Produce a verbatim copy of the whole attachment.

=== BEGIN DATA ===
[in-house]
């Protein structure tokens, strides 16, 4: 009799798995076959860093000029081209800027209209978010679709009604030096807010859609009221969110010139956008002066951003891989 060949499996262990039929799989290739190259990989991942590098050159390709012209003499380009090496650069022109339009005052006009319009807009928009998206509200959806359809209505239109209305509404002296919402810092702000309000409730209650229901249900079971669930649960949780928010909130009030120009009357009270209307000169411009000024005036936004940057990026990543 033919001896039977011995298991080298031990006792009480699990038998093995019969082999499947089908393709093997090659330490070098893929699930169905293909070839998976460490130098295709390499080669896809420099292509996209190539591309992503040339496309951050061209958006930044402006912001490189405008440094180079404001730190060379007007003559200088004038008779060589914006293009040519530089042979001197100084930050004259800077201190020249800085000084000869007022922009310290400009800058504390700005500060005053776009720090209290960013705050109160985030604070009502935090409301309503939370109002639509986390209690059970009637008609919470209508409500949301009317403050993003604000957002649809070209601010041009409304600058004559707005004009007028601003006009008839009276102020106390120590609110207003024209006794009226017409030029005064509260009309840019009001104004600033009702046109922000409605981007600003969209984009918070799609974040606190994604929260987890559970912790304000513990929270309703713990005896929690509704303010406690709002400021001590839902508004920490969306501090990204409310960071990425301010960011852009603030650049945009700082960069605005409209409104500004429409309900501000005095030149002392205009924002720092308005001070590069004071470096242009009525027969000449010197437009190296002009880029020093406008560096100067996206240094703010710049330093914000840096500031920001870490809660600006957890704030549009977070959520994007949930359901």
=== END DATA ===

[in-house]
């Protein structure tokens, strides 16, 4: 009799798995076959860093000029081209800027209209978010679709009604030096807010859609009221969110010139956008002066951003891989 060949499996262990039929799989290739190259990989991942590098050159390709012209003499380009090496650069022109339009005052006009319009807009928009998206509200959806359809209505239109209305509404002296919402810092702000309000409730209650229901249900079971669930649960949780928010909130009030120009009357009270209307000169411009000024005036936004940057990026990543 033919001896039977011995298991080298031990006792009480699990038998093995019969082999499947089908393709093997090659330490070098893929699930169905293909070839998976460490130098295709390499080669896809420099292509996209190539591309992503040339496309951050061209958006930044402006912001490189405008440094180079404001730190060379007007003559200088004038008779060589914006293009040519530089042979001197100084930050004259800077201190020249800085000084000869007022922009310290400009800058504390700005500060005053776009720090209290960013705050109160985030604070009502935090409301309503939370109002639509986390209690059970009637008609919470209508409500949301009317403050993003604000957002649809070209601010041009409304600058004559707005004009007028601003006009008839009276102020106390120590609110207003024209006794009226017409030029005064509260009309840019009001104004600033009702046109922000409605981007600003969209984009918070799609974040606190994604929260987890559970912790304000513990929270309703713990005896929690509704303010406690709002400021001590839902508004920490969306501090990204409310960071990425301010960011852009603030650049945009700082960069605005409209409104500004429409309900501000005095030149002392205009924002720092308005001070590069004071470096242009009525027969000449010197437009190296002009880029020093406008560096100067996206240094703010710049330093914000840096500031920001870490809660600006957890704030549009977070959520994007949930359901």